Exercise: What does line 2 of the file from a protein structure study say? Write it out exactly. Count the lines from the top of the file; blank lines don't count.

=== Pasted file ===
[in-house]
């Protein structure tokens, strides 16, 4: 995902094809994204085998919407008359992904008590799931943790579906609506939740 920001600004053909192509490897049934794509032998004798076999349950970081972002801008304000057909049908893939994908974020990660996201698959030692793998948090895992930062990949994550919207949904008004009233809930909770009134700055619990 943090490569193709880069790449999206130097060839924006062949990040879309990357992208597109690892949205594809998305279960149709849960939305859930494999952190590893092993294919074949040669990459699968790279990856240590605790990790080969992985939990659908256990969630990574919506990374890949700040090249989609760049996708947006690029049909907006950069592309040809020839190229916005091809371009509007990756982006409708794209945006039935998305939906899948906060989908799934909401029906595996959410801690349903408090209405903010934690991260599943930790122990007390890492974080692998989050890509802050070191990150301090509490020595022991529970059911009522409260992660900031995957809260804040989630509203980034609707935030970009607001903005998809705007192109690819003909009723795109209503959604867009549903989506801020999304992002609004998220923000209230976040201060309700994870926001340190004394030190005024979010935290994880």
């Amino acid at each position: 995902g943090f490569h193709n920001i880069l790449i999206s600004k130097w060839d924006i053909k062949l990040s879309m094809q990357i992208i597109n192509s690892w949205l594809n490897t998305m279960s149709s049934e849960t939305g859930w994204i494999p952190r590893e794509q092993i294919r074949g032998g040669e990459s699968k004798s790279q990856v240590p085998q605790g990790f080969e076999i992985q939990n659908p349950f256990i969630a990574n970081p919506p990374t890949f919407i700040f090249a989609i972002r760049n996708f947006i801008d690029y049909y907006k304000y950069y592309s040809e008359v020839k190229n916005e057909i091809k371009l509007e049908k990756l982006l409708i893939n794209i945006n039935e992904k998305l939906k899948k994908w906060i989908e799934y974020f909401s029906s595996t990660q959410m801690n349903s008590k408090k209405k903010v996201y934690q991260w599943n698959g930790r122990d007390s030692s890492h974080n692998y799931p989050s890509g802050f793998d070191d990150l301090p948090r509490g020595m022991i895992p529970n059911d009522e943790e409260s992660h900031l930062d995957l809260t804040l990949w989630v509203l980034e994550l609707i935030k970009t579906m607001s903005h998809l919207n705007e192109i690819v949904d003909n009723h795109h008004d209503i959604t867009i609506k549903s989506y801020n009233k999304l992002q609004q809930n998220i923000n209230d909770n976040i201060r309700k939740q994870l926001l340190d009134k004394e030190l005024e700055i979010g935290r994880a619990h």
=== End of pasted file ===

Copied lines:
């Protein structure tokens, strides 16, 4: 995902094809994204085998919407008359992904008590799931943790579906609506939740 920001600004053909192509490897049934794509032998004798076999349950970081972002801008304000057909049908893939994908974020990660996201698959030692793998948090895992930062990949994550919207949904008004009233809930909770009134700055619990 943090490569193709880069790449999206130097060839924006062949990040879309990357992208597109690892949205594809998305279960149709849960939305859930494999952190590893092993294919074949040669990459699968790279990856240590605790990790080969992985939990659908256990969630990574919506990374890949700040090249989609760049996708947006690029049909907006950069592309040809020839190229916005091809371009509007990756982006409708794209945006039935998305939906899948906060989908799934909401029906595996959410801690349903408090209405903010934690991260599943930790122990007390890492974080692998989050890509802050070191990150301090509490020595022991529970059911009522409260992660900031995957809260804040989630509203980034609707935030970009607001903005998809705007192109690819003909009723795109209503959604867009549903989506801020999304992002609004998220923000209230976040201060309700994870926001340190004394030190005024979010935290994880």